Greater support for 32-bit binaries/libraries

It would be wonderfully convenient and helpful if you would make it easier to run binaries compiled for 32-bit operating systems on your shared hosting servers.

I’m a new customer, and I’m trying to migrate my existing site to your service. I thought it would be a snap, until I found out midway through that your shared hosting servers run 64-bit operating systems (not mentioned in any of your promotional or sign-up material), apparently without full support for running 32-bit binaries. This makes my (perfectly functional) web site software unable to run on your servers.

It’s hard for me to evaluate just how much you support running 32-bit binaries, all I know is that some of my 32-bit binaries work, and some don’t. I can’t even run ldd on my binaries to see what libraries might be missing, because as you have it configured ldd doesn’t recognize the 32-bit binaries as executable files.

I’m sure you have good technical reasons for running 64-bit servers, but the Debian people made a great effort to make it easy to support both 32 and 64 bit architectures on a single server. All you would have to do is take advantage of their effort, simply a matter of configuring dpkg and running an update.

TL;DR: you’re causing me to do a great deal of excess unnecessary work by not fully supporting the 32-bit multi-architecture feature of Debian/Ubuntu, and thus undermining your value proposition of convenient web site hosting. You’re also casting future plans I might have had for making further use of your service into doubt.

Just to be the devil’s advocate, if you are a shared hosting customer, then the amount of revenue DH gets from you is exceedingly tiny and likely does not justify the amount of resources it would take to deal with your use case which 99.9% or so of the other shared hosting customers will never use or even know anything about. Just a thought.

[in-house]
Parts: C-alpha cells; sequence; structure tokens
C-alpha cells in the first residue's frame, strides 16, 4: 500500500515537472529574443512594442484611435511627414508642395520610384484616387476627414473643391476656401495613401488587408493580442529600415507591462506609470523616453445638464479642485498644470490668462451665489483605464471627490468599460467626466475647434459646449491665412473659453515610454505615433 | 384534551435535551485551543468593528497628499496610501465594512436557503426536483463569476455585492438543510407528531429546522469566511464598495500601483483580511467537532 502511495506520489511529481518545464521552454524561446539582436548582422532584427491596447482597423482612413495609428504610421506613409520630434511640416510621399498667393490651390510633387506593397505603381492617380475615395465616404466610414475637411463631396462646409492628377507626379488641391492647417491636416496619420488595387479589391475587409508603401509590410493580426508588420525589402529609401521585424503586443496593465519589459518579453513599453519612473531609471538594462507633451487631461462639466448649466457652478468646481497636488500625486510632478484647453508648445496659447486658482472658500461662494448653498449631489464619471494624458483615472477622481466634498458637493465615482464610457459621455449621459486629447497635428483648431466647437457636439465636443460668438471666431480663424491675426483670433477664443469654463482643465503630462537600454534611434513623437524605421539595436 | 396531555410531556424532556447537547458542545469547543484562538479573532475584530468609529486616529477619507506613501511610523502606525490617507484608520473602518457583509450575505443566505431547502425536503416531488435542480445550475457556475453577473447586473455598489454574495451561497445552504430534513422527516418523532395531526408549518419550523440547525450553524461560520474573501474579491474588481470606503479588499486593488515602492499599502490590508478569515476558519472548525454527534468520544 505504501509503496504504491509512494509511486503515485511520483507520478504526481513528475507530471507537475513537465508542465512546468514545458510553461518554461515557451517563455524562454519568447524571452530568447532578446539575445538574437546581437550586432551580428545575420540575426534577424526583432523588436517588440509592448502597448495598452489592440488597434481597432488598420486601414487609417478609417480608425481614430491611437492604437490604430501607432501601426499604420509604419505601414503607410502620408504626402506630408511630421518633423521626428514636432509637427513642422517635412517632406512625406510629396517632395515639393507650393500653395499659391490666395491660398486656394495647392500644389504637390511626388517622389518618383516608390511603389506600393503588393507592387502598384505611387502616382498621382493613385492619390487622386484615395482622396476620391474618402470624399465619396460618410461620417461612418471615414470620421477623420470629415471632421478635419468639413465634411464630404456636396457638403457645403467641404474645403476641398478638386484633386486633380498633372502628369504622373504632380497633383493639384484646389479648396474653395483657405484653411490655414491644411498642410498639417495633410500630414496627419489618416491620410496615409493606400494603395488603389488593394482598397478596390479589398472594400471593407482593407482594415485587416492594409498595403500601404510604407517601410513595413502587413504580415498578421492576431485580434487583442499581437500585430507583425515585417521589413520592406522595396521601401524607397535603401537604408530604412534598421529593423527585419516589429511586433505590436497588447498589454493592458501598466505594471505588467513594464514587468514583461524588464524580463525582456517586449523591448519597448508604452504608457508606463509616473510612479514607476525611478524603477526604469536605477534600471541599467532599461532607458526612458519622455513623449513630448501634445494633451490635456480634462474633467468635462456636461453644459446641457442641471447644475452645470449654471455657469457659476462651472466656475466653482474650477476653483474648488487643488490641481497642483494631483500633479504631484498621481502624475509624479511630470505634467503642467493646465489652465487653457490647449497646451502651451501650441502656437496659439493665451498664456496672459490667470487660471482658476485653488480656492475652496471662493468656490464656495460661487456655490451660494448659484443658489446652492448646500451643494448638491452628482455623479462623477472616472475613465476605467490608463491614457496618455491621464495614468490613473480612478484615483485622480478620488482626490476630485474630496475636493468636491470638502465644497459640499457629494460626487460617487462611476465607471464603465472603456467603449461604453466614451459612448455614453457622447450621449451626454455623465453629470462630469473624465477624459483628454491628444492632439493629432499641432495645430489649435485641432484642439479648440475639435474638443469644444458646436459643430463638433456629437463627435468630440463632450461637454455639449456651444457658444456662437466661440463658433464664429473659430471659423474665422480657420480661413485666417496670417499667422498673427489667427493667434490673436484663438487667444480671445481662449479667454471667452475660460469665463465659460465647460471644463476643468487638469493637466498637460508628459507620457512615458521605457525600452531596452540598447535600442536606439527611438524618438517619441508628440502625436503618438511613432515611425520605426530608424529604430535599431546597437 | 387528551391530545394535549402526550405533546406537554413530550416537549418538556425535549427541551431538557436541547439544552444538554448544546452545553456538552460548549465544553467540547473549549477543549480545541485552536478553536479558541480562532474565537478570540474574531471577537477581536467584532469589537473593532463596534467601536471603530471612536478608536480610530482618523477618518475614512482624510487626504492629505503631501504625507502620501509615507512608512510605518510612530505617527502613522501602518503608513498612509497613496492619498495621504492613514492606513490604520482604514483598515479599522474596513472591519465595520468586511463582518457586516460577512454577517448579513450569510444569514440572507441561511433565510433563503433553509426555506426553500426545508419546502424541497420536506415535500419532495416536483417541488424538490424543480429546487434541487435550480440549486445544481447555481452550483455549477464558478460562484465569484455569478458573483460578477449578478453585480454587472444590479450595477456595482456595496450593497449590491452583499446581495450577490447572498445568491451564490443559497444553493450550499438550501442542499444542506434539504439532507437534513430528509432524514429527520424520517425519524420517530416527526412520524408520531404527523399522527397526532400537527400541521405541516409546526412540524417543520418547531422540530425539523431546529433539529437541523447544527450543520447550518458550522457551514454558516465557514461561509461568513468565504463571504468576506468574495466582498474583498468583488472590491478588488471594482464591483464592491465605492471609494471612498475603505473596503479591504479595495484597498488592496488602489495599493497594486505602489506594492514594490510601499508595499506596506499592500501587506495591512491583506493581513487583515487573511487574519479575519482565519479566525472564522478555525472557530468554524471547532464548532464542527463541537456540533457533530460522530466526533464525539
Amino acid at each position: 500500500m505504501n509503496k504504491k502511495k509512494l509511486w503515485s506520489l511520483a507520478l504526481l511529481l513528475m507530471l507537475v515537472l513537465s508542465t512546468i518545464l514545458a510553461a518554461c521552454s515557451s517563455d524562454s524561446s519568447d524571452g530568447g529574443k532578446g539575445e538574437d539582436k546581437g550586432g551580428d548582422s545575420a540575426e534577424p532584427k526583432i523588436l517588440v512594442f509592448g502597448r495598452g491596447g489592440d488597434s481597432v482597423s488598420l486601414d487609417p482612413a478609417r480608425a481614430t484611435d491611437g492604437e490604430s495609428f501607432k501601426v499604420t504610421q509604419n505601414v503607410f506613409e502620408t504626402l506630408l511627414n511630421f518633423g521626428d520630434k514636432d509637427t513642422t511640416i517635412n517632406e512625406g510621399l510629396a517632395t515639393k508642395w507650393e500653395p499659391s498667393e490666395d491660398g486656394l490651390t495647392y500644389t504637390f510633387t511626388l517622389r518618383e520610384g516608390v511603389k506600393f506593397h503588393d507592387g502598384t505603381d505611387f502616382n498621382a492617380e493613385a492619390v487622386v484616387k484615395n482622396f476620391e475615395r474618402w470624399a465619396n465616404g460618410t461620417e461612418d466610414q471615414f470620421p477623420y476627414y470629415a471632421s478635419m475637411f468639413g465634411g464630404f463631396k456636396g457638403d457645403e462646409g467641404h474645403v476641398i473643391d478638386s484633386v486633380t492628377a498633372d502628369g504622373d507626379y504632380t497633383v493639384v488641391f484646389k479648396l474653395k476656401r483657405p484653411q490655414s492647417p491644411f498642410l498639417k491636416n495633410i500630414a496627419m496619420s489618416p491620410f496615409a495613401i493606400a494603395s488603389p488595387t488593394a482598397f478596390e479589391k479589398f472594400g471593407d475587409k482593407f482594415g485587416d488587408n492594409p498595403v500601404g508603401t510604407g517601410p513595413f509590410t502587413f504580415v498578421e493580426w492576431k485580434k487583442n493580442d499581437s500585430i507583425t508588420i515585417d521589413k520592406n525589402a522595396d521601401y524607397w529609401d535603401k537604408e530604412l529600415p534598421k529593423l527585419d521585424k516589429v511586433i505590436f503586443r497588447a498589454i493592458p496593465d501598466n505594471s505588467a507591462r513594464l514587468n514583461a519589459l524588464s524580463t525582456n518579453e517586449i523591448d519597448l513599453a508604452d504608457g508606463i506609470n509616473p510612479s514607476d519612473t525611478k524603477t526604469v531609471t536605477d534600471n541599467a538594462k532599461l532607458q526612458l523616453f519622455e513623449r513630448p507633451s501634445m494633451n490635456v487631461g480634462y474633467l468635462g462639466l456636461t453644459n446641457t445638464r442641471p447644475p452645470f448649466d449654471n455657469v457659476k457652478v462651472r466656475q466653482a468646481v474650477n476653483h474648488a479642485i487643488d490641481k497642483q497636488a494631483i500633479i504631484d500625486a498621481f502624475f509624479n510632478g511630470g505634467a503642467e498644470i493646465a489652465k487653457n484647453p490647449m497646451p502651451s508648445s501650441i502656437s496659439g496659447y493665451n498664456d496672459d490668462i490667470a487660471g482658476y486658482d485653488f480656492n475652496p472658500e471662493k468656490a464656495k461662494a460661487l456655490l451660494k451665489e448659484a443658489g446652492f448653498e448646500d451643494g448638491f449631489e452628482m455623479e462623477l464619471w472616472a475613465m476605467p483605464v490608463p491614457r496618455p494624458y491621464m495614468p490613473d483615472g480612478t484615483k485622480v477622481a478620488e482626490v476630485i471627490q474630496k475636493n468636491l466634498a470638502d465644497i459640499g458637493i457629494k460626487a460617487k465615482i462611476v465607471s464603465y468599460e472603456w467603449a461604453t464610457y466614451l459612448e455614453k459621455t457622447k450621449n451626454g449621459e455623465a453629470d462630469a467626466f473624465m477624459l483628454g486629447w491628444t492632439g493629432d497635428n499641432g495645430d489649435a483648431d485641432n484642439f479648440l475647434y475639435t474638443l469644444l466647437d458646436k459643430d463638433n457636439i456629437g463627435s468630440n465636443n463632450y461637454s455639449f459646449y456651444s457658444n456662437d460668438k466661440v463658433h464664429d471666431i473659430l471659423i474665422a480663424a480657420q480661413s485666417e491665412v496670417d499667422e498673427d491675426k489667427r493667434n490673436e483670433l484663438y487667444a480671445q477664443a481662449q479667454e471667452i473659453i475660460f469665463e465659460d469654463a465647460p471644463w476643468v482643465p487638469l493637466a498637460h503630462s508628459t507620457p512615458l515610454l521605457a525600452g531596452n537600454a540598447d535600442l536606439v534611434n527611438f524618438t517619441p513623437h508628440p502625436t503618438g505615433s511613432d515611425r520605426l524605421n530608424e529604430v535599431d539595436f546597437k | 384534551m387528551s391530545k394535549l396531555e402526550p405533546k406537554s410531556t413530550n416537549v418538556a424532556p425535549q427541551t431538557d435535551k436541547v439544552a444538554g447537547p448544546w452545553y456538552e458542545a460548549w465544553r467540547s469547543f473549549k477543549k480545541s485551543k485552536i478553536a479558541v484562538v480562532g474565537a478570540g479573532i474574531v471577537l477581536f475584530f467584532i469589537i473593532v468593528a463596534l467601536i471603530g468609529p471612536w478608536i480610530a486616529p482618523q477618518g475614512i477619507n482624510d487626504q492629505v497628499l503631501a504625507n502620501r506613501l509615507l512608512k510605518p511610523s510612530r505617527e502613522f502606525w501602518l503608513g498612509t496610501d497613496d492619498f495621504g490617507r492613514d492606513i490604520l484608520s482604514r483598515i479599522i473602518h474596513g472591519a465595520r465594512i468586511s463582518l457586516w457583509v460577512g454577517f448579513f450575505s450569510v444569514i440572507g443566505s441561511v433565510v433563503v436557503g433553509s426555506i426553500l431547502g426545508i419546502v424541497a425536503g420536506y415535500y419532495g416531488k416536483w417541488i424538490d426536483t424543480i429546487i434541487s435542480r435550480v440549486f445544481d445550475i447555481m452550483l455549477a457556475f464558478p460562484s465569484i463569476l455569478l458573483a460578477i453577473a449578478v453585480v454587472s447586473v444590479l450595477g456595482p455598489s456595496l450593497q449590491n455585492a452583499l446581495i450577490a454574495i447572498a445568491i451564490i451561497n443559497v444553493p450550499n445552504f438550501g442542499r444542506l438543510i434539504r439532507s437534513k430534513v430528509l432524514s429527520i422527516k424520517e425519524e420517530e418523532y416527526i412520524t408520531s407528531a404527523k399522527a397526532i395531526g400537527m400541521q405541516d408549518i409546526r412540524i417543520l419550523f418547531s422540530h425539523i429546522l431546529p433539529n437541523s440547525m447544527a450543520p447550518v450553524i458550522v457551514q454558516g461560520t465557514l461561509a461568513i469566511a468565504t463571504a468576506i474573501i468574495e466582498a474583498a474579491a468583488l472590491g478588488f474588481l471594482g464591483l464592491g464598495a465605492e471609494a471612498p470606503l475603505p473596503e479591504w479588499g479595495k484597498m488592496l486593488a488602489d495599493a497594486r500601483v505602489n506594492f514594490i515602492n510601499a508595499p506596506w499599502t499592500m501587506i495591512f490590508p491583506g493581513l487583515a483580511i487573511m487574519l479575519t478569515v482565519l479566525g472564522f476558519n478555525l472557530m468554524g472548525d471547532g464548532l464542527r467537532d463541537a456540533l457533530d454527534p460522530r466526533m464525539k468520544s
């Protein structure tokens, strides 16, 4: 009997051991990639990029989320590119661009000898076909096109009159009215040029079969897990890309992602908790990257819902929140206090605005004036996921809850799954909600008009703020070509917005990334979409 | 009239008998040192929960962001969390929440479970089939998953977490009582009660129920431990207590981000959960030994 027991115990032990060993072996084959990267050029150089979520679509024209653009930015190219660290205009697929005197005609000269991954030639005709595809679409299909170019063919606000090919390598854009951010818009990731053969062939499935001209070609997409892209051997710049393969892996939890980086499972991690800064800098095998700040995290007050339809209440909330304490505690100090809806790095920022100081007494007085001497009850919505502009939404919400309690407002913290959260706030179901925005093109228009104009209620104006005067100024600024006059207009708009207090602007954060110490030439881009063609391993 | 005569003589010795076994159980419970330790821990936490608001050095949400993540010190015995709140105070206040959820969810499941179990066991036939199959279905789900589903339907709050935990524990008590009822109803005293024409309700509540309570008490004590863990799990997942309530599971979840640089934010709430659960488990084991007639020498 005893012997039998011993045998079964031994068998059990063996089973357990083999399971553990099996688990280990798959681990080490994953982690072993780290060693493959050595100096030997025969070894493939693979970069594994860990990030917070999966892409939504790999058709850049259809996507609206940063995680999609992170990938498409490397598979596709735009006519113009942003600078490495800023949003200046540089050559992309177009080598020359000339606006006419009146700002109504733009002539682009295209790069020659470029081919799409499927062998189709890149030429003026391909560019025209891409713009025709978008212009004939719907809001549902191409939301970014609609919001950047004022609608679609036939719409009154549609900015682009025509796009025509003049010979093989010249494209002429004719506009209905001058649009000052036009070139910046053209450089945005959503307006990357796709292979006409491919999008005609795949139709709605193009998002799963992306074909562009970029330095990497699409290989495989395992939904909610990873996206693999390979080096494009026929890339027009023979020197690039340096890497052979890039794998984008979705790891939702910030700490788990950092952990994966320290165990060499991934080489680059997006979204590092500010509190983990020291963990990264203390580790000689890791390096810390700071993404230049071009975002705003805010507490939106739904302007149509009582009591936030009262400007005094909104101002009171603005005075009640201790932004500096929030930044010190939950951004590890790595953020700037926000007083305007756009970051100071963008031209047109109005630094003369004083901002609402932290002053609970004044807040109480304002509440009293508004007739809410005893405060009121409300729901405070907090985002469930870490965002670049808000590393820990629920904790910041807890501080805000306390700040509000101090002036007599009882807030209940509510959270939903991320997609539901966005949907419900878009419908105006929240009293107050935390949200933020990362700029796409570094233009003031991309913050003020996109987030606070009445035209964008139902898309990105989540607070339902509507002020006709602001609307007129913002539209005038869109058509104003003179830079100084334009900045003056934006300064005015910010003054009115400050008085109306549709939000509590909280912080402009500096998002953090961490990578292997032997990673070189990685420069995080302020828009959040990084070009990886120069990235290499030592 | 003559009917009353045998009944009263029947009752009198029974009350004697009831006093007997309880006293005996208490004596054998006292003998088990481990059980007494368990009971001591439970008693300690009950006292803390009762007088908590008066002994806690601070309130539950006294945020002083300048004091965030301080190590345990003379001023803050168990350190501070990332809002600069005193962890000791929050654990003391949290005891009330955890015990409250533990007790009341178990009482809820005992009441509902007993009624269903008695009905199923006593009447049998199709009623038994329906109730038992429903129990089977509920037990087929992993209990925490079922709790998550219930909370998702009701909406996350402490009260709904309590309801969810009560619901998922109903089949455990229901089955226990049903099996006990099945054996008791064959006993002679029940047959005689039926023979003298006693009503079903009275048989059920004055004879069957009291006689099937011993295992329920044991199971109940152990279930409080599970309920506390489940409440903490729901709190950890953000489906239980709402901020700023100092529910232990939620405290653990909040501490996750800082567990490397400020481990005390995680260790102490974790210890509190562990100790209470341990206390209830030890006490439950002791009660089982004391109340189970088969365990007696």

By my “use case”, do you mean “using Linux”? The majority of programs written for Linux are compiled for 32bit operating systems; by not being able to run them, I’m only getting part of what I’m paying for. A quick search of this forum reveals plenty of people saying the lack of 32bit support is a serious problem for them. It’s not always possible or feasible to port a 32bit program to 64bits.

The only “amount of resources” involved would be the disk space required to download the necessary libraries. Installing those libraries might even save disk space, since it would mean multiple individuals wouldn’t have to download their own copies of the libraries to their home directories.

If I’m unlike 99.9% of DH customers, odds are it’s because we in the 0.1% CAN’T RUN OUR PROGRAMS! So why should we stick around? If DH isn’t interested in investing resources in order to expand their customer base (otherwise known as: running a business) why are they bothering?

I just wanted to run a simple web site without the need to manage an entire server, but I also wanted to run a custom optimized fcgi server rather than an off-the-shelf version. I came to Dreamhost because you were the only shared hosting service I could find that allowed background daemon processes to run.

But, to my astonishment I found that Dreamhost does not include mod_proxy among its supported Apache modules, unlike just about every other shared hosting service. Thus the ability to run background processes was useless to me, since I couldn’t redirect requests to my fcgi server process.

Also to my astonishment, I found that you use a 64bit operating system but didn’t take the simple steps to support 32bit binaries, so I couldn’t use my custom server in its original form.

Although I didn’t want to take the step, I switched to a full VPS service from RethinkVPS, who charges less for the VPS than you charge for shared hosting. I chose a 64bit Ubuntu operating system, then took two minutes to install the exactly four packages necessary to provide complete 32bit binary compatibility. And I was up and running.

I’m sorry your business plan doesn’t permit offering a sufficient value proposition to cover my “use case”.